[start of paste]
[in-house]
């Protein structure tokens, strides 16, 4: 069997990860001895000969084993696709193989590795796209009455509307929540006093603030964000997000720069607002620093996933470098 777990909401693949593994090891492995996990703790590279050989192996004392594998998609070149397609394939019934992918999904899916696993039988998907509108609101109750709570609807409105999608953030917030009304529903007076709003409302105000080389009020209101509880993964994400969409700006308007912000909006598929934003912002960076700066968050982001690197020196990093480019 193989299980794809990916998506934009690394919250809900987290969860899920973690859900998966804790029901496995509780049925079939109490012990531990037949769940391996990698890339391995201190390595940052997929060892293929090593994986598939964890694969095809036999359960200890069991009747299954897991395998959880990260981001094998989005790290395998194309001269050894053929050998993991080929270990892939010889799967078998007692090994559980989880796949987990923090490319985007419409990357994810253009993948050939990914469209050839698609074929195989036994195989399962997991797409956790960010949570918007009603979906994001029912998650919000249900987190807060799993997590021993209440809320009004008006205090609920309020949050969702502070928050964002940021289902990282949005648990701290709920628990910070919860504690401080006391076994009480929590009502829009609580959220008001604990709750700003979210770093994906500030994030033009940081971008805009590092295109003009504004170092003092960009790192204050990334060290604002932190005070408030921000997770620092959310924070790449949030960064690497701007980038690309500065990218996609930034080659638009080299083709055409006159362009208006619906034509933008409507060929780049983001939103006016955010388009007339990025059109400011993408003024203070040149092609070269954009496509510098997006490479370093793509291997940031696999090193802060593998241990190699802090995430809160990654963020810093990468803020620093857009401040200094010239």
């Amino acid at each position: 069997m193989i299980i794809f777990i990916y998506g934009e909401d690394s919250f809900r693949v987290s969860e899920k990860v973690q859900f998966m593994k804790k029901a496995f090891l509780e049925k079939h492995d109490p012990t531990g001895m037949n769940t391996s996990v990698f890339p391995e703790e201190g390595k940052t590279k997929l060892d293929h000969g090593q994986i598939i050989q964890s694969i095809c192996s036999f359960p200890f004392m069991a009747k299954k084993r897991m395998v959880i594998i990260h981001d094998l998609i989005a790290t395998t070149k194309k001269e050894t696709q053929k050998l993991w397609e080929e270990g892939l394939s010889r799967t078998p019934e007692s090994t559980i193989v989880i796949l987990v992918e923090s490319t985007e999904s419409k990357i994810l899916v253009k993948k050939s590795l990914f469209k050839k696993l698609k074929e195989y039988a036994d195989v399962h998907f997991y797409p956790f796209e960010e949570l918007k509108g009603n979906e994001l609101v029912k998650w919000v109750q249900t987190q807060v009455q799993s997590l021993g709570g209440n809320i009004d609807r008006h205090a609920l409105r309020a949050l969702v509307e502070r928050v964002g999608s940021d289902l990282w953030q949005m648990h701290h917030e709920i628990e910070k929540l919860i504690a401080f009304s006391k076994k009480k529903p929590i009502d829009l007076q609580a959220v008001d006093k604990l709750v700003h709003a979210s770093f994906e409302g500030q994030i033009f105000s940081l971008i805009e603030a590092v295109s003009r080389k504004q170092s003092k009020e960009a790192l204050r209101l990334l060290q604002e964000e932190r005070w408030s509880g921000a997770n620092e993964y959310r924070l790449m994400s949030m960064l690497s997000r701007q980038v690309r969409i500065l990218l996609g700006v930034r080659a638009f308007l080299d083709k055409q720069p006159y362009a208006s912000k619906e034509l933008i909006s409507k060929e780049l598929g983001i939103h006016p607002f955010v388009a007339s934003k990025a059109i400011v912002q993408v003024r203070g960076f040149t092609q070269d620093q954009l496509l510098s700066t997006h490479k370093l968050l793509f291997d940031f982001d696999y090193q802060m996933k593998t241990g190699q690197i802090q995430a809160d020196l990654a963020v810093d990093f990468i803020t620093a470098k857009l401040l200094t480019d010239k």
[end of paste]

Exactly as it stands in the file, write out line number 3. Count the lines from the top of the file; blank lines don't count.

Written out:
């Amino acid at each position: 069997m193989i299980i794809f777990i990916y998506g934009e909401d690394s919250f809900r693949v987290s969860e899920k990860v973690q859900f998966m593994k804790k029901a496995f090891l509780e049925k079939h492995d109490p012990t531990g001895m037949n769940t391996s996990v990698f890339p391995e703790e201190g390595k940052t590279k997929l060892d293929h000969g090593q994986i598939i050989q964890s694969i095809c192996s036999f359960p200890f004392m069991a009747k299954k084993r897991m395998v959880i594998i990260h981001d094998l998609i989005a790290t395998t070149k194309k001269e050894t696709q053929k050998l993991w397609e080929e270990g892939l394939s010889r799967t078998p019934e007692s090994t559980i193989v989880i796949l987990v992918e923090s490319t985007e999904s419409k990357i994810l899916v253009k993948k050939s590795l990914f469209k050839k696993l698609k074929e195989y039988a036994d195989v399962h998907f997991y797409p956790f796209e960010e949570l918007k509108g009603n979906e994001l609101v029912k998650w919000v109750q249900t987190q807060v009455q799993s997590l021993g709570g209440n809320i009004d609807r008006h205090a609920l409105r309020a949050l969702v509307e502070r928050v964002g999608s940021d289902l990282w953030q949005m648990h701290h917030e709920i628990e910070k929540l919860i504690a401080f009304s006391k076994k009480k529903p929590i009502d829009l007076q609580a959220v008001d006093k604990l709750v700003h709003a979210s770093f994906e409302g500030q994030i033009f105000s940081l971008i805009e603030a590092v295109s003009r080389k504004q170092s003092k009020e960009a790192l204050r209101l990334l060290q604002e964000e932190r005070w408030s509880g921000a997770n620092e993964y959310r924070l790449m994400s949030m960064l690497s997000r701007q980038v690309r969409i500065l990218l996609g700006v930034r080659a638009f308007l080299d083709k055409q720069p006159y362009a208006s912000k619906e034509l933008i909006s409507k060929e780049l598929g983001i939103h006016p607002f955010v388009a007339s934003k990025a059109i400011v912002q993408v003024r203070g960076f040149t092609q070269d620093q954009l496509l510098s700066t997006h490479k370093l968050l793509f291997d940031f982001d696999y090193q802060m996933k593998t241990g190699q690197i802090q995430a809160d020196l990654a963020v810093d990093f990468i803020t620093a470098k857009l401040l200094t480019d010239k």